The retreat in my case is usually a preparation period. The sharpening of the saw- cry, introspect, pray, talk to only those who can have a positive and healing impact on your existence. All of us thankfully, have a few people like that. In any case, this lockdown is a gift, from the Universe, to us and Mother Nature to heal ourselves, to understand that everything we need is within us.
P-S- The last person my mom saw, before she passed away, was my dad. A picture is worth a thousand words! No guesses about how in love she was with him.
Someone said to me the other day, ‘ You lost your brother at such a young age and took it in your stride. You’re older now, you should be able to handle this better!’
Maybe, I should. But I suck at most things that are practical and come naturally to others. So I’m wallowing in self pity, while people are dying outside. My personal grief has taken over any part of me which is capable of watching, hearing, knowing or empathising with another.
Yes, I know, I should be shaken and whacked. As my Bp shot up yet again today, the Diastolic levels upto a 111, SB kicked in. ‘ Enough!’, she yelled at SC. So here we are, trying to figure out, how to get our shit back together. If I don’t stop myself now, I’ll fall into an abyss. I do have concerned friends and family, who are just a phone call away but other than a loving aunt, who messages regularly and an ex assistant ( now a very close friend) who has seen me go down that rabbit hole, no one will be able to drag me out, from that place.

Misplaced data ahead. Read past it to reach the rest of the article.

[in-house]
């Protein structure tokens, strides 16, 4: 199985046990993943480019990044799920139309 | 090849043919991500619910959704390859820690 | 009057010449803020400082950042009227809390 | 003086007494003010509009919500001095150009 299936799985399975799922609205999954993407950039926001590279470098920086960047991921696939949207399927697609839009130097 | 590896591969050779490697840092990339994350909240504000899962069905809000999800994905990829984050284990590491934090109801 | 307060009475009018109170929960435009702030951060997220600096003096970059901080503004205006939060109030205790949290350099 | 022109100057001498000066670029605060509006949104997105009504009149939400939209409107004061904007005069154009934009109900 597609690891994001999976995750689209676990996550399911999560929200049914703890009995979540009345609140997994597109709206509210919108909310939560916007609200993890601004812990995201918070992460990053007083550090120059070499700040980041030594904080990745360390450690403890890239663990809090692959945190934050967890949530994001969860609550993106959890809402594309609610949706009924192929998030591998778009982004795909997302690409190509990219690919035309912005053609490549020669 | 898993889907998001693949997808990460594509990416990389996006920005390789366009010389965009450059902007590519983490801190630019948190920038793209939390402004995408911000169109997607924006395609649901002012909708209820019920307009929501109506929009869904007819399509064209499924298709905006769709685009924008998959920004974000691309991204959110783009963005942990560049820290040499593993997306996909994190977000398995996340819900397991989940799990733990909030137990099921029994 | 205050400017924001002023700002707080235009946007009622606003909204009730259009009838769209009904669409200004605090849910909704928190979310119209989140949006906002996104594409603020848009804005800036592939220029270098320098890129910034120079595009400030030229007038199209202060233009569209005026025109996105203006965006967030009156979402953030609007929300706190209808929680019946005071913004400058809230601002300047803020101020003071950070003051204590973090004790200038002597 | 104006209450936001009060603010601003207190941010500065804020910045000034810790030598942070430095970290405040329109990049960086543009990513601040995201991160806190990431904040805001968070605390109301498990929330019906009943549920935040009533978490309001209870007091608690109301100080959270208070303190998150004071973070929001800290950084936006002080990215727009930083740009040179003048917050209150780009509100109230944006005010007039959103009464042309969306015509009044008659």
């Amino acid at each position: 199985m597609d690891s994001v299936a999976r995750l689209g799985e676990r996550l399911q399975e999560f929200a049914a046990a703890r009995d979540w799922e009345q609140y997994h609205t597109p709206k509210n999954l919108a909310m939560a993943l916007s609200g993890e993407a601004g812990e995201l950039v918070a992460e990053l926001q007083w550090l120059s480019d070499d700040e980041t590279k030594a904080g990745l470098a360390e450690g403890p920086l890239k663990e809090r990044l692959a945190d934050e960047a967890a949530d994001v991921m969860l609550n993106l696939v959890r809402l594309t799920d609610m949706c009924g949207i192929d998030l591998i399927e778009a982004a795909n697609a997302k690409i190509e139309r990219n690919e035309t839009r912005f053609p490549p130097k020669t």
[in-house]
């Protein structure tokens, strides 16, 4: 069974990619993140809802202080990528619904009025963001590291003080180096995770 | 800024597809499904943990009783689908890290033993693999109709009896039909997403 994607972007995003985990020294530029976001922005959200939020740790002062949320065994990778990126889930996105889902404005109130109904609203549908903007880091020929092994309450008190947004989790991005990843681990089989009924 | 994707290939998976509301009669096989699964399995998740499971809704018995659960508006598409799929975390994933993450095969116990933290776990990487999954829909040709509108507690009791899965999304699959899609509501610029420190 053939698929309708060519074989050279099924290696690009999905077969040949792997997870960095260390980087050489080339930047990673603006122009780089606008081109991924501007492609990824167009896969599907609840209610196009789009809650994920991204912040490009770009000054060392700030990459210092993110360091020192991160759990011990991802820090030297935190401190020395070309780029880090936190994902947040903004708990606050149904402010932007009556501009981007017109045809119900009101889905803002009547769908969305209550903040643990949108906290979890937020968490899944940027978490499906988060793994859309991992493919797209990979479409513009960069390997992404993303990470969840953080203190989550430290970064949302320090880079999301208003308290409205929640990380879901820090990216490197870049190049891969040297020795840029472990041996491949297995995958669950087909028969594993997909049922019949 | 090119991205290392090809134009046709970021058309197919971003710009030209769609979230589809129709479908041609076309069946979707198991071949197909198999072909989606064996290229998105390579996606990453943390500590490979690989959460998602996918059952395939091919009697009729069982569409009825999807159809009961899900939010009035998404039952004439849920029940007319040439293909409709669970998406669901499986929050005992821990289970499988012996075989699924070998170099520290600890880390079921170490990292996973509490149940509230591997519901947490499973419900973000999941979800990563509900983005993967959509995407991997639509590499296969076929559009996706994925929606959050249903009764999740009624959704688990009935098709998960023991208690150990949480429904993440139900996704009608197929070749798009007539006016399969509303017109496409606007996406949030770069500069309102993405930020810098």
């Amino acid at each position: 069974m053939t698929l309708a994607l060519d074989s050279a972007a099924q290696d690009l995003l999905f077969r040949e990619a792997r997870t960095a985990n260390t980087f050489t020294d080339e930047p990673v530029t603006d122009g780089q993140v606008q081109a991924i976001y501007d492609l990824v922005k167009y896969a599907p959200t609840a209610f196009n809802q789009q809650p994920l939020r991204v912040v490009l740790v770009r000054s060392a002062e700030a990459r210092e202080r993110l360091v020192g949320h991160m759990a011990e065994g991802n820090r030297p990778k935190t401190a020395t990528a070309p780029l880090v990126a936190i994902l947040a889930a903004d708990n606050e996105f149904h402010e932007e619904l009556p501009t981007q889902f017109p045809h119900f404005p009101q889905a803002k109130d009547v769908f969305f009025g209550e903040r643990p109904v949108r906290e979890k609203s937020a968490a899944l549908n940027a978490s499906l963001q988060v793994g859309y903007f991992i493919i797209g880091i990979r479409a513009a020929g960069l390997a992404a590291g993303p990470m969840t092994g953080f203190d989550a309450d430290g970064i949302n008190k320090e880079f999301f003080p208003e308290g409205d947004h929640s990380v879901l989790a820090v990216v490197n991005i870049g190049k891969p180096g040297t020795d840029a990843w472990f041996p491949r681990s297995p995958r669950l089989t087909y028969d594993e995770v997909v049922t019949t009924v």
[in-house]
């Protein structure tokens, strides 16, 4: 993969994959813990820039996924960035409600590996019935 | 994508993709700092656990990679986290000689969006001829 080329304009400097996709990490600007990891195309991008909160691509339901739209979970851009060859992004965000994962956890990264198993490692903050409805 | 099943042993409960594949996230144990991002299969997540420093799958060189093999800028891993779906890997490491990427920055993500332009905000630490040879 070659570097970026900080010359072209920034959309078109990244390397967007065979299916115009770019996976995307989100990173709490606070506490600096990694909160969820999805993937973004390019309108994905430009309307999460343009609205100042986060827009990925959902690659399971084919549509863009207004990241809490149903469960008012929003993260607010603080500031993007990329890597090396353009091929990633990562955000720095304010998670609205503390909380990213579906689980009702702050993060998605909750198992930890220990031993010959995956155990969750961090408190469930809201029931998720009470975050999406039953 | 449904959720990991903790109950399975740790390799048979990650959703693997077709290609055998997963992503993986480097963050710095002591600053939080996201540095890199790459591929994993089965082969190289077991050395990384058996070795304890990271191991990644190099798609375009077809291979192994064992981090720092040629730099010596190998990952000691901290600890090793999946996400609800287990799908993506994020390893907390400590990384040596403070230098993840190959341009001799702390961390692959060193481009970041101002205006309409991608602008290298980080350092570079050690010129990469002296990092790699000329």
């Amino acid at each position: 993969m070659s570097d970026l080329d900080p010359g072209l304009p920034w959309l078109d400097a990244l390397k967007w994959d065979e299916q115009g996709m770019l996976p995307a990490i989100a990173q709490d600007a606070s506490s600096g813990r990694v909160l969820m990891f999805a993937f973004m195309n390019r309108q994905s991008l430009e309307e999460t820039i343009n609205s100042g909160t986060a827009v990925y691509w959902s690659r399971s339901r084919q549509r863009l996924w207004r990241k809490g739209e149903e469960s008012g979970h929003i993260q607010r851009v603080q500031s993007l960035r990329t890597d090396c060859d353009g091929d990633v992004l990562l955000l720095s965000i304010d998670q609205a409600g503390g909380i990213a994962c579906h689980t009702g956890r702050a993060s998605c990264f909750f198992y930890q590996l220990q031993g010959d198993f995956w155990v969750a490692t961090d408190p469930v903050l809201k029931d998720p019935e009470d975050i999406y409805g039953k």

So, I look at the Alprax the doctor prescribed, look at my mum’s picture when she was addicted to Corex and say, ‘Oh no! We just can’t go down that road!’ If you are genetically inclined towards addiction (which in my case, I am from both sides) when you’re grieving is when you need to stay away from drugs, pills and alcohol. A few sleepless nights, ain’t going to harm no one. So let’s see what we can do.
There are five stages of grief. Some even suggest there are seven. Denial, anger, bargaining, depression and acceptance are the five, Elisabeth Kubler- Ross, wrote about in her book On Death and Dying.
In her later years, she discovered that these are not necessarily, linear. My first reaction, when I feel helpless, is anger. SB usually kicks in with full force, so the more hurt I feel, the angrier I get. Maybe it’s due to the lockdown that I am more melancholic than pissed. Which is a bit scary and exciting.
To know that you are on the edge of your sanity-alone, terrified and tired, cornered just because you are a single woman and the only child of your parent’s ( if my mother didn’t own stuff and had been in and out of hospitals for 31 yrs of my life, trust me, the story would have been told differently) is in a way terrible but empowering. No? After all, how often do you get to play the hero, of your own story? So here I am trying to keep myself in one piece. If I fall, I’ll make a lot of people very happy, if I rise, I’ll be defying all the odds. I just have to find the white horse and the gleaming sword, within and rise to the occasion.